Phil Hatton reviews the Ofsted 2014/15 annual report and pinpoints as key its mention of how funding issues are affecting quality.
Reading the learning and skills section of the Chief Inspector’s annual brought few surprises for those who have been monitoring inspections throughout last year.
However, the picture painted of being ‘above’ or ‘below’ the line of being good or better made difficult reading.
Being a principal or leader of any learning and skills provider is becoming an increasingly demanding and difficult task, as reflected by Sir Michael.
Ofsted has recognised that the declining budgets to run our sector are so severe that they are contributing negatively in their impact on quality
At least Ofsted has recognised that declining budgets to run our sector are so severe they are contributing negatively in their impact on quality.
The report is a key one in that it is also brings to an end the last Common Inspection Framework (Cif) after a relatively short three years.
Sadly, a substantial chunk of the sector did not get the chance to be evaluated against that Cif, which put more emphasis on developing the English and maths skills of learners, even if they have a grade C or above in their previous GCSE results.
It has been a real game-changer, as a key part of both study programmes and apprenticeships, contributing to ever declining overall and timely success rates for the latter.
Sir Michael likes to headline what the sector looks like by quoting what providers look like at their most recent inspection, giving a falsely high and reassuring picture of learners attending ‘good or better’ providers.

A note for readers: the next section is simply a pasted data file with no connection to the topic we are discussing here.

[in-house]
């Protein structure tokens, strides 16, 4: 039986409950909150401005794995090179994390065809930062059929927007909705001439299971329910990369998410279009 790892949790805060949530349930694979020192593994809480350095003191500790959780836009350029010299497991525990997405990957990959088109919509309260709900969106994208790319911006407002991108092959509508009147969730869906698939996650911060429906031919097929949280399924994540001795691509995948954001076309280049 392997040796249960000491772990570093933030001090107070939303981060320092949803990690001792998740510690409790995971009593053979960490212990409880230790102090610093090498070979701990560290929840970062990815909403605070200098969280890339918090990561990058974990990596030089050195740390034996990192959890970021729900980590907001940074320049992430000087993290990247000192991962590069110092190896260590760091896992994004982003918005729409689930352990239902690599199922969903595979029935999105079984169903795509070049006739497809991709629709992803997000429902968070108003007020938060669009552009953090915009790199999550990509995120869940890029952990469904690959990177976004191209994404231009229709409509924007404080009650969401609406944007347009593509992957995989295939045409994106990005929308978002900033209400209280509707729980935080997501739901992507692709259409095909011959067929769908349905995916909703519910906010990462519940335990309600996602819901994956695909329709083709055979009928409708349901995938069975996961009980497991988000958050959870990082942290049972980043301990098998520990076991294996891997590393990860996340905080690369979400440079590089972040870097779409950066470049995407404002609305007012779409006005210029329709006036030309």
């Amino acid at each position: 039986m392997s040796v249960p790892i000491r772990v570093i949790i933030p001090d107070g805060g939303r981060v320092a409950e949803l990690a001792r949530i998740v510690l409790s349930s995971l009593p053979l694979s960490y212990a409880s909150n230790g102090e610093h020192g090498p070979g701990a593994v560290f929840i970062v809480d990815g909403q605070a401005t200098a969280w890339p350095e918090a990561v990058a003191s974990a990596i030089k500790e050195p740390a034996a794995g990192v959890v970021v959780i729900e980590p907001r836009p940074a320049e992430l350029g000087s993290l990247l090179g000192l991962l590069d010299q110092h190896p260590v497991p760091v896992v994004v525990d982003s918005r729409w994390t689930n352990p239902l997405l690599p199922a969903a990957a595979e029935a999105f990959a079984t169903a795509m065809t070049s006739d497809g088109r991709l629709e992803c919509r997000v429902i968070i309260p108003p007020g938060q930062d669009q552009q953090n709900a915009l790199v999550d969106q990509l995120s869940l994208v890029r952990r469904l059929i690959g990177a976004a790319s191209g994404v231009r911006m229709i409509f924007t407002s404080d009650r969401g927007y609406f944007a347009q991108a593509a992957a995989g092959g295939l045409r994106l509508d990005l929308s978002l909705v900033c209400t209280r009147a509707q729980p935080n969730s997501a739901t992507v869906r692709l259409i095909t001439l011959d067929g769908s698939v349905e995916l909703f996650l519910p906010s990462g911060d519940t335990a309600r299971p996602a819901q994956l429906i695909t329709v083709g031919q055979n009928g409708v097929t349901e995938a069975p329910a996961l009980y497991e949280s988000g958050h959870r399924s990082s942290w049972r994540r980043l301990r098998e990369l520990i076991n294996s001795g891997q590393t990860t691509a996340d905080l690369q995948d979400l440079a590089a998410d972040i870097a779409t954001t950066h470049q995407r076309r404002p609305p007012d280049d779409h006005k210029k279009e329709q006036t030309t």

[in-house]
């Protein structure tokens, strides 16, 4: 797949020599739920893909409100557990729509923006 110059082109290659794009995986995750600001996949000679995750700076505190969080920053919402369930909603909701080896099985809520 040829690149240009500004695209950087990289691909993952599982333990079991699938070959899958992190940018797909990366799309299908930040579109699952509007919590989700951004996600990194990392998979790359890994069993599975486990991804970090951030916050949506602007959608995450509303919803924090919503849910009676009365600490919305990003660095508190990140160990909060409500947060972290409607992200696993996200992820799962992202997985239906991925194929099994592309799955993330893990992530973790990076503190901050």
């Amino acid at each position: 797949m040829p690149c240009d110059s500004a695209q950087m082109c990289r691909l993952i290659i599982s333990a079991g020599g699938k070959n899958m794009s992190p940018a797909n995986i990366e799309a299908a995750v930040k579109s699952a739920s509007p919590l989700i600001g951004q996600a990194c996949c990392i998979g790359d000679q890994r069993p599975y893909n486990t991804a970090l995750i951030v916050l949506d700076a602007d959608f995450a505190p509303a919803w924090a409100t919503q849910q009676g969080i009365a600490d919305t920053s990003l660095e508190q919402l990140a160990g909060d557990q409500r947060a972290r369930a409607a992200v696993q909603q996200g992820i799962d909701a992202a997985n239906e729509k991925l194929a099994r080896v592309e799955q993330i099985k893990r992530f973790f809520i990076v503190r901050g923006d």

For example, general FE colleges (GFEs) are headlined as having dropped from 79 per cent to 77 per cent for the gradings, while in reality for the 48 colleges inspected only 35 per cent achieved them.
Rather oddly, Sir Michael claims that ‘what differentiates the colleges that succeeded from those that are in decline is the calibre of the leadership and management’, yet inspections found leadership and management to be good or better in 44 per cent of GFEs.
Ofsted has put more emphasis on leadership in the new Cif, including governance, by placing the judgement before that of teaching and learning and increasing the inspection focus on it.
Good or better for outcomes in GFEs was only 27 per cent while for teaching and learning 40 per cent. The last year saw an increased focus on linking curriculum development to local and national priorities.
It is good that Ofsted has recognised the prior attainment of learners in GFEs is much lower than in school sixth forms and sixth form colleges, with prior attainment for those elusive GCSEs in English and maths also being lower.
Hopefully, this will be taken into account more when making judgements under the new Cif. The loss of some 270,000 mainly 25+ learners is also acknowledged as a consequence of funding.
The report continues the Ofsted rhetoric when assessing the performance of independent learning providers that only certain types of apprenticeship are worthy of the name.
While there is some substance that there is a need to get equality in levels of apprenticeship right (NVQs at level two vary too much in content and difficulty) it is not the fault of the providers that there are more places with employers who want customer service than there are in aeronautical engineering.
Oddly, comments around weak subcontracting performance are made around small providers when it is a feature of parts of the entire sector including colleges and community learning. Little mention is made of traineeships save to say they appeared to have little success in fulfilling their primary role of being a stepping stone into apprenticeships.
This is a disappointing oversight as it is an area that is being pushed by local enterprise partnerships as a possible stepping stone. Ofsted needs to be giving government a firmer steer on the success, or not, of the value to young people of the current traineeship model.
In summary, Sir Michael has at last stated what those of us with lifetimes in the sector have always known, that the inequalities in funding impact on what we can do with our learners.